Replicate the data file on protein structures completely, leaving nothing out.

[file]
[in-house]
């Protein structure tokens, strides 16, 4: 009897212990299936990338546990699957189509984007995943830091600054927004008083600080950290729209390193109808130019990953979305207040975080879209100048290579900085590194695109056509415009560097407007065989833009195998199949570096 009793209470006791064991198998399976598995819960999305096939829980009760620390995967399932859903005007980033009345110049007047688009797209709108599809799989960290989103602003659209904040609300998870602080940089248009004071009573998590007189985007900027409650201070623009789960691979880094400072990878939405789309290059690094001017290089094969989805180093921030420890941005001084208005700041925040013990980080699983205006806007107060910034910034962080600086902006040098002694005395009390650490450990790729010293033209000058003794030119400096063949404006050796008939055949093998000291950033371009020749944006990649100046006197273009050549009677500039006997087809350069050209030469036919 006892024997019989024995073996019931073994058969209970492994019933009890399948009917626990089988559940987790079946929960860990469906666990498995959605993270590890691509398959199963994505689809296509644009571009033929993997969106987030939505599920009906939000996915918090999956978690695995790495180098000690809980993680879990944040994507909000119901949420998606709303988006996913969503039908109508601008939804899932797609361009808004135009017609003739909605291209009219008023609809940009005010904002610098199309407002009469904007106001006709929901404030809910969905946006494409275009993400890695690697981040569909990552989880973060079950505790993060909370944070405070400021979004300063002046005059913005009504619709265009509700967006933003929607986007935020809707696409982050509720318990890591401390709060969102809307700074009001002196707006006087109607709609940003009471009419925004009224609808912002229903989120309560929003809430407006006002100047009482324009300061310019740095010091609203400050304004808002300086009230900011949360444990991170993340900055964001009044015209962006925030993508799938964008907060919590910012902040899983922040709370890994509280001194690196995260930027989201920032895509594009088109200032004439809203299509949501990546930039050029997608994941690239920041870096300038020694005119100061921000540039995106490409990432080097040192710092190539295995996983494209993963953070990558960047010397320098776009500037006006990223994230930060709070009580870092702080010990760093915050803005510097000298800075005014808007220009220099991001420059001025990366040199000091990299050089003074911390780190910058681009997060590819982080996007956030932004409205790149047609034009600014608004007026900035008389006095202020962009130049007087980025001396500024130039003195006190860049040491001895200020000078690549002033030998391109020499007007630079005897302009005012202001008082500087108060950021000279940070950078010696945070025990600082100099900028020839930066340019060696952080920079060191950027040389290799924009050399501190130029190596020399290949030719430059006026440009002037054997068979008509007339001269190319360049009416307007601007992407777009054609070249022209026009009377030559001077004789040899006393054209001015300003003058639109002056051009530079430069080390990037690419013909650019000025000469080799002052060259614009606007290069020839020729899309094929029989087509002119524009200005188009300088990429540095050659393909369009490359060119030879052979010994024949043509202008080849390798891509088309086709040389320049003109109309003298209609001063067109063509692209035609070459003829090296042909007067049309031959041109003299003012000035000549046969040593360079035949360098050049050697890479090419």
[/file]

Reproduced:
[in-house]
């Protein structure tokens, strides 16, 4: 009897212990299936990338546990699957189509984007995943830091600054927004008083600080950290729209390193109808130019990953979305207040975080879209100048290579900085590194695109056509415009560097407007065989833009195998199949570096 009793209470006791064991198998399976598995819960999305096939829980009760620390995967399932859903005007980033009345110049007047688009797209709108599809799989960290989103602003659209904040609300998870602080940089248009004071009573998590007189985007900027409650201070623009789960691979880094400072990878939405789309290059690094001017290089094969989805180093921030420890941005001084208005700041925040013990980080699983205006806007107060910034910034962080600086902006040098002694005395009390650490450990790729010293033209000058003794030119400096063949404006050796008939055949093998000291950033371009020749944006990649100046006197273009050549009677500039006997087809350069050209030469036919 006892024997019989024995073996019931073994058969209970492994019933009890399948009917626990089988559940987790079946929960860990469906666990498995959605993270590890691509398959199963994505689809296509644009571009033929993997969106987030939505599920009906939000996915918090999956978690695995790495180098000690809980993680879990944040994507909000119901949420998606709303988006996913969503039908109508601008939804899932797609361009808004135009017609003739909605291209009219008023609809940009005010904002610098199309407002009469904007106001006709929901404030809910969905946006494409275009993400890695690697981040569909990552989880973060079950505790993060909370944070405070400021979004300063002046005059913005009504619709265009509700967006933003929607986007935020809707696409982050509720318990890591401390709060969102809307700074009001002196707006006087109607709609940003009471009419925004009224609808912002229903989120309560929003809430407006006002100047009482324009300061310019740095010091609203400050304004808002300086009230900011949360444990991170993340900055964001009044015209962006925030993508799938964008907060919590910012902040899983922040709370890994509280001194690196995260930027989201920032895509594009088109200032004439809203299509949501990546930039050029997608994941690239920041870096300038020694005119100061921000540039995106490409990432080097040192710092190539295995996983494209993963953070990558960047010397320098776009500037006006990223994230930060709070009580870092702080010990760093915050803005510097000298800075005014808007220009220099991001420059001025990366040199000091990299050089003074911390780190910058681009997060590819982080996007956030932004409205790149047609034009600014608004007026900035008389006095202020962009130049007087980025001396500024130039003195006190860049040491001895200020000078690549002033030998391109020499007007630079005897302009005012202001008082500087108060950021000279940070950078010696945070025990600082100099900028020839930066340019060696952080920079060191950027040389290799924009050399501190130029190596020399290949030719430059006026440009002037054997068979008509007339001269190319360049009416307007601007992407777009054609070249022209026009009377030559001077004789040899006393054209001015300003003058639109002056051009530079430069080390990037690419013909650019000025000469080799002052060259614009606007290069020839020729899309094929029989087509002119524009200005188009300088990429540095050659393909369009490359060119030879052979010994024949043509202008080849390798891509088309086709040389320049003109109309003298209609001063067109063509692209035609070459003829090296042909007067049309031959041109003299003012000035000549046969040593360079035949360098050049050697890479090419």